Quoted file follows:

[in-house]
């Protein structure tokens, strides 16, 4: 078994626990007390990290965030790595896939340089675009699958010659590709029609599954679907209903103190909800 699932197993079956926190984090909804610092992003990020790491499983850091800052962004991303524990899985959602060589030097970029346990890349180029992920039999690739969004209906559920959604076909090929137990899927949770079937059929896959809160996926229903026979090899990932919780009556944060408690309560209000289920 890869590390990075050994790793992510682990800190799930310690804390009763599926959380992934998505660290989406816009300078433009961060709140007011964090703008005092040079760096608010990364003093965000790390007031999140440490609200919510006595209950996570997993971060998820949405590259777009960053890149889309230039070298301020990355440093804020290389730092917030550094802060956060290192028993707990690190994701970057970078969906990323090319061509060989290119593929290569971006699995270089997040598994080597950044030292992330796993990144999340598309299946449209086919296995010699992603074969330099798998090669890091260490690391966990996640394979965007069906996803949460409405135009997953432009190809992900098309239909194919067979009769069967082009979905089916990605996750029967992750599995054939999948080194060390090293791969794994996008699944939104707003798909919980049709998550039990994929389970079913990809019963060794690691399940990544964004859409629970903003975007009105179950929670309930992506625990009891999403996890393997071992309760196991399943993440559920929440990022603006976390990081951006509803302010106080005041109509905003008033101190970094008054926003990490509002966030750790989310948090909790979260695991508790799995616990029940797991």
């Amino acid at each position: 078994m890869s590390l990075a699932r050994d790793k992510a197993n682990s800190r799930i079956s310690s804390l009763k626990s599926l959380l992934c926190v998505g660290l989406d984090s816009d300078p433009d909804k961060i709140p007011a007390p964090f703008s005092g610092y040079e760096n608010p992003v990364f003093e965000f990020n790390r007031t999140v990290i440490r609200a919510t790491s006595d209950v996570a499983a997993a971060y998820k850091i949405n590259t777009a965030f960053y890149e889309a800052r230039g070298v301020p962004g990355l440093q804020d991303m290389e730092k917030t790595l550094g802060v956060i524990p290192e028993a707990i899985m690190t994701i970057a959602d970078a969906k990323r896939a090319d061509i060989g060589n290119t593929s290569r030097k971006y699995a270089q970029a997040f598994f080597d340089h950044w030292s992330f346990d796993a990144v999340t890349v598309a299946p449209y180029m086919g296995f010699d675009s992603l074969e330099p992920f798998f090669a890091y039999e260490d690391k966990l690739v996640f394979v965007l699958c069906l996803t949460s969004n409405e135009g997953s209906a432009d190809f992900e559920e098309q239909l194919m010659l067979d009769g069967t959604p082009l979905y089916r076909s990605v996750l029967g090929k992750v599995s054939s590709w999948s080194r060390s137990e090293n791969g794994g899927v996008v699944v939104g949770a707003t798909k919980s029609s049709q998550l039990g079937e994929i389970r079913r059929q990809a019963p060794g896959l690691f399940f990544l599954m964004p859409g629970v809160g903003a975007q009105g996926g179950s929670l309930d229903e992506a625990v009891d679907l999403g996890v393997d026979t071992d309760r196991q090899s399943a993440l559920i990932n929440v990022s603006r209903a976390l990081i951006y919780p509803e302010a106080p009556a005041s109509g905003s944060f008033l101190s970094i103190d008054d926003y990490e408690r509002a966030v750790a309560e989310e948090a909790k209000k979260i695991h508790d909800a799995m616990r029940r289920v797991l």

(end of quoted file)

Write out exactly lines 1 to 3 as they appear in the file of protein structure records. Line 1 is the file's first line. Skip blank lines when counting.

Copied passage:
[in-house]
């Protein structure tokens, strides 16, 4: 078994626990007390990290965030790595896939340089675009699958010659590709029609599954679907209903103190909800 699932197993079956926190984090909804610092992003990020790491499983850091800052962004991303524990899985959602060589030097970029346990890349180029992920039999690739969004209906559920959604076909090929137990899927949770079937059929896959809160996926229903026979090899990932919780009556944060408690309560209000289920 890869590390990075050994790793992510682990800190799930310690804390009763599926959380992934998505660290989406816009300078433009961060709140007011964090703008005092040079760096608010990364003093965000790390007031999140440490609200919510006595209950996570997993971060998820949405590259777009960053890149889309230039070298301020990355440093804020290389730092917030550094802060956060290192028993707990690190994701970057970078969906990323090319061509060989290119593929290569971006699995270089997040598994080597950044030292992330796993990144999340598309299946449209086919296995010699992603074969330099798998090669890091260490690391966990996640394979965007069906996803949460409405135009997953432009190809992900098309239909194919067979009769069967082009979905089916990605996750029967992750599995054939999948080194060390090293791969794994996008699944939104707003798909919980049709998550039990994929389970079913990809019963060794690691399940990544964004859409629970903003975007009105179950929670309930992506625990009891999403996890393997071992309760196991399943993440559920929440990022603006976390990081951006509803302010106080005041109509905003008033101190970094008054926003990490509002966030750790989310948090909790979260695991508790799995616990029940797991």
């Amino acid at each position: 078994m890869s590390l990075a699932r050994d790793k992510a197993n682990s800190r799930i079956s310690s804390l009763k626990s599926l959380l992934c926190v998505g660290l989406d984090s816009d300078p433009d909804k961060i709140p007011a007390p964090f703008s005092g610092y040079e760096n608010p992003v990364f003093e965000f990020n790390r007031t999140v990290i440490r609200a919510t790491s006595d209950v996570a499983a997993a971060y998820k850091i949405n590259t777009a965030f960053y890149e889309a800052r230039g070298v301020p962004g990355l440093q804020d991303m290389e730092k917030t790595l550094g802060v956060i524990p290192e028993a707990i899985m690190t994701i970057a959602d970078a969906k990323r896939a090319d061509i060989g060589n290119t593929s290569r030097k971006y699995a270089q970029a997040f598994f080597d340089h950044w030292s992330f346990d796993a990144v999340t890349v598309a299946p449209y180029m086919g296995f010699d675009s992603l074969e330099p992920f798998f090669a890091y039999e260490d690391k966990l690739v996640f394979v965007l699958c069906l996803t949460s969004n409405e135009g997953s209906a432009d190809f992900e559920e098309q239909l194919m010659l067979d009769g069967t959604p082009l979905y089916r076909s990605v996750l029967g090929k992750v599995s054939s590709w999948s080194r060390s137990e090293n791969g794994g899927v996008v699944v939104g949770a707003t798909k919980s029609s049709q998550l039990g079937e994929i389970r079913r059929q990809a019963p060794g896959l690691f399940f990544l599954m964004p859409g629970v809160g903003a975007q009105g996926g179950s929670l309930d229903e992506a625990v009891d679907l999403g996890v393997d026979t071992d309760r196991q090899s399943a993440l559920i990932n929440v990022s603006r209903a976390l990081i951006y919780p509803e302010a106080p009556a005041s109509g905003s944060f008033l101190s970094i103190d008054d926003y990490e408690r509002a966030v750790a309560e989310e948090a909790k209000k979260i695991h508790d909800a799995m616990r029940r289920v797991l």